Odetta taught me more about `life' and blues than any other individual. Odetta would never lie in her private life or to an audience in her professional life. Honesty, integrity and a moral compass that would smell injustice wherever it may fester were the cornerstones of her character. Her goal every day of her life was to be "Useful" to society. When writing a song, she had to be honest with the audience and tell them a story to help them in their lives. When choosing to sing a song by another songwriter, she would read the lyrics before listening to music, for the lyrical story was the `heart' of the song. If she couldn't believe what she sang, she wouldn't sing it. For the first 45 years of her career, she sang many songs that came out of the African-American slave experience. When she would sing such a song, such as "Water Boy" or "Take the Hammer" or "No More Auction Block," she was determined that the audience never knew where the singer stopped being the singer and where Odetta became the suffering slave she was singing about. She embodied the story of the person she sang about. As you know from seeing Odetta in Athens, not all of her blues songs were protest songs about the mistreatment and injustices forced upon African-Americans during slavery, and after slavery during America's struggle to achieve civil rights for all peoples. She would also sing blues songs about tuberculosis, about floods, and above love and heartache, and humorous blues songs about the cat and mouse teasing of men and women attracted to each other. But whatever the subject of the song was about, she was always honest.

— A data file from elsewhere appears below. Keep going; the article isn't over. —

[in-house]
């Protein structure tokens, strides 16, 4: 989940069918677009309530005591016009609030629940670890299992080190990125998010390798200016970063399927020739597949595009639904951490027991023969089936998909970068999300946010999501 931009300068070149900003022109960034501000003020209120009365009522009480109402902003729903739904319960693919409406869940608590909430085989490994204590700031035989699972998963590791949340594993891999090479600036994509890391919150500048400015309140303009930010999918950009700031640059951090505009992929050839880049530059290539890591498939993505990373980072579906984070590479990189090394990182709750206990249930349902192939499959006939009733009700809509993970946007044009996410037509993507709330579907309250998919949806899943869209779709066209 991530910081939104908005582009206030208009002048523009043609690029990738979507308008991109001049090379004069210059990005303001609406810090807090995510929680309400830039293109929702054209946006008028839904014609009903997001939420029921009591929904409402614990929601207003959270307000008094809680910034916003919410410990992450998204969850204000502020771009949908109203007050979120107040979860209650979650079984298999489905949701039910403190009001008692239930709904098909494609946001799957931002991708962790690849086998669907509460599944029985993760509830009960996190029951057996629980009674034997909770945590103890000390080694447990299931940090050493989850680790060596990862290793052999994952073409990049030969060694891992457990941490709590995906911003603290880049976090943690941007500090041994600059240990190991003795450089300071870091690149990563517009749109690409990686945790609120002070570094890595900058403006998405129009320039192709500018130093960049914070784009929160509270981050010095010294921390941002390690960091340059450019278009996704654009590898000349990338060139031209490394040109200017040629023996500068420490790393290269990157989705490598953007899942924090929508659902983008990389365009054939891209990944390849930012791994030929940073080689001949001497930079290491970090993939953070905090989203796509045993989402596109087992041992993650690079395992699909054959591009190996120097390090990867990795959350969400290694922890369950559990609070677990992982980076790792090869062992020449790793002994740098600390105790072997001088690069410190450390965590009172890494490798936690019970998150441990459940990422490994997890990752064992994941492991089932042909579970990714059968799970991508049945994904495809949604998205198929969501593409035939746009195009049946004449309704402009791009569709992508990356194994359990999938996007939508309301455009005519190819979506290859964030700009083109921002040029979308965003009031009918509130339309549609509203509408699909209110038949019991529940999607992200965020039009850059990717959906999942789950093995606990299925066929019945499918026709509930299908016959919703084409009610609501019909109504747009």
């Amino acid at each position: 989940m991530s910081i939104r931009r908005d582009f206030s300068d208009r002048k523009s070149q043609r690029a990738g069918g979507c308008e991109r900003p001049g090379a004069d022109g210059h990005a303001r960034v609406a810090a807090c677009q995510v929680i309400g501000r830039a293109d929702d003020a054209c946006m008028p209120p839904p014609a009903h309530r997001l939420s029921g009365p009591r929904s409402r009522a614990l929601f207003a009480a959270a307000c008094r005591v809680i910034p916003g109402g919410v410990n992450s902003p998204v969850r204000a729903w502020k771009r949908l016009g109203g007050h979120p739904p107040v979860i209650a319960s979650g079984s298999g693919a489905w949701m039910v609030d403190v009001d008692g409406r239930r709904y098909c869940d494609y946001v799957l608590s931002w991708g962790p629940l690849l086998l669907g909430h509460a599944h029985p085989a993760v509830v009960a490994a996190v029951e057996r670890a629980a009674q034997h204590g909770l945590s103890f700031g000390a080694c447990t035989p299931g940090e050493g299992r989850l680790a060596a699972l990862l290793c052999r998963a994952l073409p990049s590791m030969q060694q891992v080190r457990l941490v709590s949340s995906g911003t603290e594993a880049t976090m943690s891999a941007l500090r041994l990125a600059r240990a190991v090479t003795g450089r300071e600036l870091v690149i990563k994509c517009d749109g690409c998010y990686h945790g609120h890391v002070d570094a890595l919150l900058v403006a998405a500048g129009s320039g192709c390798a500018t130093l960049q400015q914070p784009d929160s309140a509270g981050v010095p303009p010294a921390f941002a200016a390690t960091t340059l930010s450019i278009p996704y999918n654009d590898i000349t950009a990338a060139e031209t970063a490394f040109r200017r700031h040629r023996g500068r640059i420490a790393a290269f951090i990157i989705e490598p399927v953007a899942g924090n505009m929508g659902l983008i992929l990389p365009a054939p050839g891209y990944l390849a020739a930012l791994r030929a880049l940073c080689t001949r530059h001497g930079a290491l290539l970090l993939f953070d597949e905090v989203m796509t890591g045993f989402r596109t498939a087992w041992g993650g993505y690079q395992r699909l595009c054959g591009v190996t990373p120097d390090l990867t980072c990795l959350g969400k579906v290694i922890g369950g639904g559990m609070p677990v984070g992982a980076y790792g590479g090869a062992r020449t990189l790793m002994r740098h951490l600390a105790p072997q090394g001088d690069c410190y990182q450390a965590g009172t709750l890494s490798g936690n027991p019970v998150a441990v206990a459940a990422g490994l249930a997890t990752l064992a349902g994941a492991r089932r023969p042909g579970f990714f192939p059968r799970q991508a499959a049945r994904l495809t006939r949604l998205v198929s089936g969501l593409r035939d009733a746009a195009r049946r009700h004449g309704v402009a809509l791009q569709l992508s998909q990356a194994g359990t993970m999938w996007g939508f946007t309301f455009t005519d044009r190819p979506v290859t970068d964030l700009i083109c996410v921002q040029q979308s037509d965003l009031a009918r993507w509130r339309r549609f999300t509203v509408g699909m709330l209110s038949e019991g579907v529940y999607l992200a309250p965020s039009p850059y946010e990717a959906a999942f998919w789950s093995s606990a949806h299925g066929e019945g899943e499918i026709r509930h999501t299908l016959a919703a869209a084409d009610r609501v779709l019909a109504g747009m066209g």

Which was the best and worst moment of your career? Which is the most interesting period in your life?
Worst Moment: In 1968, my brother and I were managing a great rhythm and blues duo and band Dave & J.J. , and had experienced immense success with them in France that previous summer. We then brought the band to the Voom Voom Club, the most popular and most prestigious club in Torino, Italy. What we didn't know was that it was owned by the Mafia. The Mafia wanted our business and our band. They had influence with every hotel in Torino and put us out in street without our bags at the beginning of winter, after taking all our money. They succeeded in their efforts to take our business and our artists/band. It was early in my career, and it was a good lesson to learn -- always be aware of who you are working with.
Best Four Moments: Escorting ODETTA to the White House in 1998, where President Bill Clinton and Hillary Clinton presented Odetta with the National Medal of Arts & Humanities; then having dinner with the Clintons, followed by dancing the night away in the White House.
Experienced the great success and jubilation at the Opening Night of a musical theatre show I created and presented at the Cologne, Germany Opera House in 1983. The show Harlem Story, which explored the history of music and dance in Harlem (New York) from 1915 to 1950, became a theatrical hit, cast album and TV special that was sold to 27 countries.